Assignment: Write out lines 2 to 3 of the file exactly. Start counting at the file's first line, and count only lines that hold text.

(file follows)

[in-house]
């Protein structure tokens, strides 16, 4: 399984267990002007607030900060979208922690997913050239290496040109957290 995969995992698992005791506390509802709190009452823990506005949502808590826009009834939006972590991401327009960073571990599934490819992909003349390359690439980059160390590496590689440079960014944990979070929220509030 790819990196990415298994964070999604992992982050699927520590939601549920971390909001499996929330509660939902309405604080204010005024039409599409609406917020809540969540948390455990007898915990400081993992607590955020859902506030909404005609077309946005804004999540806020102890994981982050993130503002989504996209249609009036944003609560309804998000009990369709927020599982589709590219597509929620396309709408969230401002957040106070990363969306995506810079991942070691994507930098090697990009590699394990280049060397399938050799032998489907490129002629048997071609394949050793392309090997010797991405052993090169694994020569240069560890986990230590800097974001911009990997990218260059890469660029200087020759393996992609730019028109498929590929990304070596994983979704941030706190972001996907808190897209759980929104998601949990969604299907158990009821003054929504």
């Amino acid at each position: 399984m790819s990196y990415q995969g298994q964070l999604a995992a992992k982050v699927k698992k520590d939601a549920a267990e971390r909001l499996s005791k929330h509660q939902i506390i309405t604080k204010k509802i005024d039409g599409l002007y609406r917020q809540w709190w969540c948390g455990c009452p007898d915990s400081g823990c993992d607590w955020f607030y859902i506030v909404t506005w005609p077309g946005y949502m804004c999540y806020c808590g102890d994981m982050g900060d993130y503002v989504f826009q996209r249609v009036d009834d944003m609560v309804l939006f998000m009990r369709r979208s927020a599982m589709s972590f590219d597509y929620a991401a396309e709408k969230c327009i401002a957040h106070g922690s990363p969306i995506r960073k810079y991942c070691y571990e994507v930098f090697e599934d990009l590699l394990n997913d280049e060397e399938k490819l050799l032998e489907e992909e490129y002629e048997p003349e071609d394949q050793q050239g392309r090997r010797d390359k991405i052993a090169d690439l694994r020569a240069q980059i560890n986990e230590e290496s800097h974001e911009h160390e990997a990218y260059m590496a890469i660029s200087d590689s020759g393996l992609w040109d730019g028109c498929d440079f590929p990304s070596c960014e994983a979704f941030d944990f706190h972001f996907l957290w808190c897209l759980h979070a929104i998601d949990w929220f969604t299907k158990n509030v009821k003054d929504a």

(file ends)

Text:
């Protein structure tokens, strides 16, 4: 399984267990002007607030900060979208922690997913050239290496040109957290 995969995992698992005791506390509802709190009452823990506005949502808590826009009834939006972590991401327009960073571990599934490819992909003349390359690439980059160390590496590689440079960014944990979070929220509030 790819990196990415298994964070999604992992982050699927520590939601549920971390909001499996929330509660939902309405604080204010005024039409599409609406917020809540969540948390455990007898915990400081993992607590955020859902506030909404005609077309946005804004999540806020102890994981982050993130503002989504996209249609009036944003609560309804998000009990369709927020599982589709590219597509929620396309709408969230401002957040106070990363969306995506810079991942070691994507930098090697990009590699394990280049060397399938050799032998489907490129002629048997071609394949050793392309090997010797991405052993090169694994020569240069560890986990230590800097974001911009990997990218260059890469660029200087020759393996992609730019028109498929590929990304070596994983979704941030706190972001996907808190897209759980929104998601949990969604299907158990009821003054929504």
């Amino acid at each position: 399984m790819s990196y990415q995969g298994q964070l999604a995992a992992k982050v699927k698992k520590d939601a549920a267990e971390r909001l499996s005791k929330h509660q939902i506390i309405t604080k204010k509802i005024d039409g599409l002007y609406r917020q809540w709190w969540c948390g455990c009452p007898d915990s400081g823990c993992d607590w955020f607030y859902i506030v909404t506005w005609p077309g946005y949502m804004c999540y806020c808590g102890d994981m982050g900060d993130y503002v989504f826009q996209r249609v009036d009834d944003m609560v309804l939006f998000m009990r369709r979208s927020a599982m589709s972590f590219d597509y929620a991401a396309e709408k969230c327009i401002a957040h106070g922690s990363p969306i995506r960073k810079y991942c070691y571990e994507v930098f090697e599934d990009l590699l394990n997913d280049e060397e399938k490819l050799l032998e489907e992909e490129y002629e048997p003349e071609d394949q050793q050239g392309r090997r010797d390359k991405i052993a090169d690439l694994r020569a240069q980059i560890n986990e230590e290496s800097h974001e911009h160390e990997a990218y260059m590496a890469i660029s200087d590689s020759g393996l992609w040109d730019g028109c498929d440079f590929p990304s070596c960014e994983a979704f941030d944990f706190h972001f996907l957290w808190c897209l759980h979070a929104i998601d949990w929220f969604t299907k158990n509030v009821k003054d929504a």